Is it one of the Ronaldo’s? Beckham? Raul? Zidane? Whilst all of these players have had a big impact on world soccer they pale in comparison to Jean-Marc Bosman. In 1990 Bosman was a good but unremarkable player for the Belgian league side FC Liege. Unremarkable became remarkable but probably not in the way that Bosman would have wished. At the end of the 1990 season Bosman wanted to move to French side Dunkirk. FC Liege tried to stop this move by using the then cross-border transfer ruling which meant the clubs had to agree a fee before a player was allowed to transfer. FC Liege made the move impossible by demanding a very high and unrealistic transfer fee of £533k for Bosman’s services. Bosman protested against this decision and he filed suit against FC Liege, the Belgian football authorities, and the European football authorities. He argued that the football regulations on payment of transfer fees stopped EU citizens from having the human right of freedom of movement in employment. In 1995 the European Court of Justice ruled in favour of Bosman, deciding that the existing football transfer rules were in breach of the European Union law on the free movement of workers between member states. As a result of this: “the European Union demanded that regulations concerning players’ transfers and limitations on foreign players be amended almost immediately”. (

This ruling did not greatly benefit Bosman as his soccer career was ruined by his brave and intelligent court action. He started his case in 1990 when he was 25 and at the peak of his career. He was left in limbo for five years and then, one year after he won, he had to leave third division Belgian club Vise because he could no longer make a living out of soccer. Bosman stated “I hope that in a few years players will remember what I did for them,” (Independent Newspaper Saturday, 16 December 1995). How many of the high profile players who have benefited from Bosman’s case have sent their personal thanks or gifts from their additional millions to him? Ironically the only person research shows who did offer to buy Bosman a gift for what he achieved was actually Eric Hall the soccer agent!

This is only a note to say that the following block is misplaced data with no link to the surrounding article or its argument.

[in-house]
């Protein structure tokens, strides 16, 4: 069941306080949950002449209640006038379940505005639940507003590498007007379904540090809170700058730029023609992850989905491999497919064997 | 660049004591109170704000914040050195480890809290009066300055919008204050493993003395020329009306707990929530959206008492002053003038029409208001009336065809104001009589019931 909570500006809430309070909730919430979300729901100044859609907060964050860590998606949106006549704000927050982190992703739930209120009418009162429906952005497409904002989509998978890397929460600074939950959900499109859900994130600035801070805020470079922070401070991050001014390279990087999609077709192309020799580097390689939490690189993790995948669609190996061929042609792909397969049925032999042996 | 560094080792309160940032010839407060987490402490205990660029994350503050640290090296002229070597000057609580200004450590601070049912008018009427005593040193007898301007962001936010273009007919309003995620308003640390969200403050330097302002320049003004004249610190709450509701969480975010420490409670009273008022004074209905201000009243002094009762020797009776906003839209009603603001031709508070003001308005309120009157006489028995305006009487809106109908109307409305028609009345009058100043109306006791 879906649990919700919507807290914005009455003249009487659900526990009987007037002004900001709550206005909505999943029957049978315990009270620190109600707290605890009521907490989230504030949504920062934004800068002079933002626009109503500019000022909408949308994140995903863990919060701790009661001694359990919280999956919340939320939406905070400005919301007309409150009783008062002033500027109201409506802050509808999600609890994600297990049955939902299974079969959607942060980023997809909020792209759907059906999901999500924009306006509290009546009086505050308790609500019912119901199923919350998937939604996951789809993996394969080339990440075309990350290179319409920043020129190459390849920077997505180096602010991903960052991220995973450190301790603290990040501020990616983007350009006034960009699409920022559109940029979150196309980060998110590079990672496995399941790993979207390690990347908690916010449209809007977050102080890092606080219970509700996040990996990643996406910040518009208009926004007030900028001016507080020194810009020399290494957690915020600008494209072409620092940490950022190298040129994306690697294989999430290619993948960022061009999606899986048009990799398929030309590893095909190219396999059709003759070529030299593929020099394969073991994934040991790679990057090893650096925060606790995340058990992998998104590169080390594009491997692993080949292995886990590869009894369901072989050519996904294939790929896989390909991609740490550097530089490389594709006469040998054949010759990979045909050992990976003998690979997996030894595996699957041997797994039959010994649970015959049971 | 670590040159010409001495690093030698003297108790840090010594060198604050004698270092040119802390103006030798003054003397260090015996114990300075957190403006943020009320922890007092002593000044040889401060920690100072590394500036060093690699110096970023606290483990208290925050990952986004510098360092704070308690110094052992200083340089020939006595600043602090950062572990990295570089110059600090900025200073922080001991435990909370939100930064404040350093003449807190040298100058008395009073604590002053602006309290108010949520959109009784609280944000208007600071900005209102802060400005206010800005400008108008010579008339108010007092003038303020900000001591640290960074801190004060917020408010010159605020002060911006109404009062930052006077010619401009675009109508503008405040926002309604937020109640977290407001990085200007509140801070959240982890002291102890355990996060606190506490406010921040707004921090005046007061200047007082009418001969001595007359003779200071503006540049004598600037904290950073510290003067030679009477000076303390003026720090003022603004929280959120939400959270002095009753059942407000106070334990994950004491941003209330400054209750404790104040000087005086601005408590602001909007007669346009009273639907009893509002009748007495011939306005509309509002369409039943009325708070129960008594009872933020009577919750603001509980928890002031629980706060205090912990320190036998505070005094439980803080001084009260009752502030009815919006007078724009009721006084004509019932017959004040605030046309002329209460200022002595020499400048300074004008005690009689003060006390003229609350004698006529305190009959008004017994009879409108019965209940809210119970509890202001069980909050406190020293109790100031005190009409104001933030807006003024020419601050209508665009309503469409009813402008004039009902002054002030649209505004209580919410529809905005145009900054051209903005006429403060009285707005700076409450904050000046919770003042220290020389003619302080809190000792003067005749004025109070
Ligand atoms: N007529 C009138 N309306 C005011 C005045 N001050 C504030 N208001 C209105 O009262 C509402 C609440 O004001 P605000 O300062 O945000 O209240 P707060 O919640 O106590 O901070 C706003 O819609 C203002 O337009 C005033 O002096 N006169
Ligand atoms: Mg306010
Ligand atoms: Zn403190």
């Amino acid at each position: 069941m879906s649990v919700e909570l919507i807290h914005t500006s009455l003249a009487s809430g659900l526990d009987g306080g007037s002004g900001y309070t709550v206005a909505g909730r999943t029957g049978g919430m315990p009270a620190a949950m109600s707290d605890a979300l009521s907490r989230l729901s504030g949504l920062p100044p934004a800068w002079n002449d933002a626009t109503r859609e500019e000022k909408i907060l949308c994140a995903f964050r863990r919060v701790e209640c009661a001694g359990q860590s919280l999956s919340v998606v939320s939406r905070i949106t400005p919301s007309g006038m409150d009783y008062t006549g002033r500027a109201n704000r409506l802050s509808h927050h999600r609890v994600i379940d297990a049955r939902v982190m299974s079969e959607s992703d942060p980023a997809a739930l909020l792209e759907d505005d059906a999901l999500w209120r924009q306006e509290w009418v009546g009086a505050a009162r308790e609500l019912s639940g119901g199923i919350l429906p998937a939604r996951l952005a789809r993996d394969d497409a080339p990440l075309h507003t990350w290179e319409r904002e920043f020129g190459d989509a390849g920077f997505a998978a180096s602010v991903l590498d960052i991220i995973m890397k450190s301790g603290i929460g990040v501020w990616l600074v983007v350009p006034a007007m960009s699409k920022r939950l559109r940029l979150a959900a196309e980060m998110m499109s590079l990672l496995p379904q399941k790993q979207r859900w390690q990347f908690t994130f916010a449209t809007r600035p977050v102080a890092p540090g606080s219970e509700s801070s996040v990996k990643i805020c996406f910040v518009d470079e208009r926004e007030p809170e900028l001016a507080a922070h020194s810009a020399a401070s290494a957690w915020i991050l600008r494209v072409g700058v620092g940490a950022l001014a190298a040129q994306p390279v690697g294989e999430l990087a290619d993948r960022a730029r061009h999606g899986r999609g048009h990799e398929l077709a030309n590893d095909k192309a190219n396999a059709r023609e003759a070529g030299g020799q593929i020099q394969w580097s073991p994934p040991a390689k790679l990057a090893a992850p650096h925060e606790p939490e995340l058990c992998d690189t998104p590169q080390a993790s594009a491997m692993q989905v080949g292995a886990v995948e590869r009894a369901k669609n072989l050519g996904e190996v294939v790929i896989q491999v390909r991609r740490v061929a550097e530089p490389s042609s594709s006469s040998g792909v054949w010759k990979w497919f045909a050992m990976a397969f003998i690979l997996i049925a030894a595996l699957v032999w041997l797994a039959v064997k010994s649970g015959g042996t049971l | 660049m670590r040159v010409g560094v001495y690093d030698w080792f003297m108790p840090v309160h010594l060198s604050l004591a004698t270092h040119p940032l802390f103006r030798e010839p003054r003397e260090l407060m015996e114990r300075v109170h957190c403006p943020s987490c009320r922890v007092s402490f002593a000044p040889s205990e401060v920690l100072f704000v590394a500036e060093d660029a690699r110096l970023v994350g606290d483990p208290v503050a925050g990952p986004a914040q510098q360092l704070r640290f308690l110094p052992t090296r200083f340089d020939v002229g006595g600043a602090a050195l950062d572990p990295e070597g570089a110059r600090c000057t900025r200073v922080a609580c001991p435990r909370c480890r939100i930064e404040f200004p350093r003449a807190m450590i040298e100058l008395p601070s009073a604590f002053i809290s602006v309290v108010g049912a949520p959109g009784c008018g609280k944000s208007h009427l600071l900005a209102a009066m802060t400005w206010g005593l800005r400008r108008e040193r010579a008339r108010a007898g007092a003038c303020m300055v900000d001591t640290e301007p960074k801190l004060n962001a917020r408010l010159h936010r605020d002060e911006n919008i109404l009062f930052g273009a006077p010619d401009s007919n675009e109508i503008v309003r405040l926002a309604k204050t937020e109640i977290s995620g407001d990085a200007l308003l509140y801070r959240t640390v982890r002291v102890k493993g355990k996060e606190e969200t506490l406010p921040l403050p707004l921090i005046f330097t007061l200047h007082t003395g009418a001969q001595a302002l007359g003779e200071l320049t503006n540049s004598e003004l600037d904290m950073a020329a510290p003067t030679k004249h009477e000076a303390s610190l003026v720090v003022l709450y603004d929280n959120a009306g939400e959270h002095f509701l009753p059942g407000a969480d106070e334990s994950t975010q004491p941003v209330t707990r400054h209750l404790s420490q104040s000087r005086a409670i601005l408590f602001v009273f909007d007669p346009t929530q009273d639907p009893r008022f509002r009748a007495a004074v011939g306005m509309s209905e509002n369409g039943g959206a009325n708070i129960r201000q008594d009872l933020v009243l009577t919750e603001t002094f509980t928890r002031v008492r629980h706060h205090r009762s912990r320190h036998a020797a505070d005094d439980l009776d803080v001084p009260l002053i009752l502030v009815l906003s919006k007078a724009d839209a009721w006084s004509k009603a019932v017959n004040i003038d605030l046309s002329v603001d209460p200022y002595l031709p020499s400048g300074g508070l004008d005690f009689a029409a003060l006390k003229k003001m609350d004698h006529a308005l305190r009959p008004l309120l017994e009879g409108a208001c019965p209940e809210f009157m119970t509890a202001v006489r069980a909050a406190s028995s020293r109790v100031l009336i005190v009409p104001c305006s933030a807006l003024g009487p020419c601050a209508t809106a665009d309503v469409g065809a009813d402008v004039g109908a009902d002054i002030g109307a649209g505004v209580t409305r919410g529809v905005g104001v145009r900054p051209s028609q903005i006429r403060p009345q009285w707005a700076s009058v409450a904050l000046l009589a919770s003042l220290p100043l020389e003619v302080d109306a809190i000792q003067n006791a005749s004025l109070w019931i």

This European Union (EU) ruling eventually led to the free movement of footballers between clubs within and between EU countries, with no fee payable when players’ contract had expired. This new ruling has also meant that players are now allowed to discuss and negotiate their own deals with a new employer when their previous contract has expired. This means that top players, and their agents, are in a very powerful position with their own clubs, and with potential buyers, when their contracts are nearing an end.
The Bosman ruling had even more far reaching consequences. Pre-Bosman clubs were limited in the number of foreign players they could sign. In European competitions Uefa regulations stated that clubs could field only three foreign players plus two “assimilated” players who had come through their youth set-up. After the Bosman ruling, clubs could sign any number of players from European Union countries. That made possible the phenomenon of clubs fielding teams without a single player from that country. Without the Bosman ruling Chelsea and Arsenal could never have fielded teams without a single British player, as both have famously done.

Views on whether the Bosman ruling was good for soccer are mixed but the clear agreement is that the ruling is good for players as the power now rests with them. If there is no transfer fee involved the player or agent can negotiate potentially (depending on the players’ ability) a very large signing on bonus coupled with a greatly enhanced salary.

“Why is it so rare to hear about a good sports agent?”

The objective of this blog is to explore the following:

• To learn how the sports agency industry has developed from inception; and
• To better understand the current and future challenges in the industry.

The research materials used to understand the above are listed below.

• An Athlete’s Guide to Agents (Robert Ruxin) Chapters 1-5
• The Business of Sports Agents (Kenneth Shropshire and Timothy Davis) Chapters 1-3
• How to be a sports agent (Mel Stein) Introduction
• Various internet research into William “Tank” Black predominately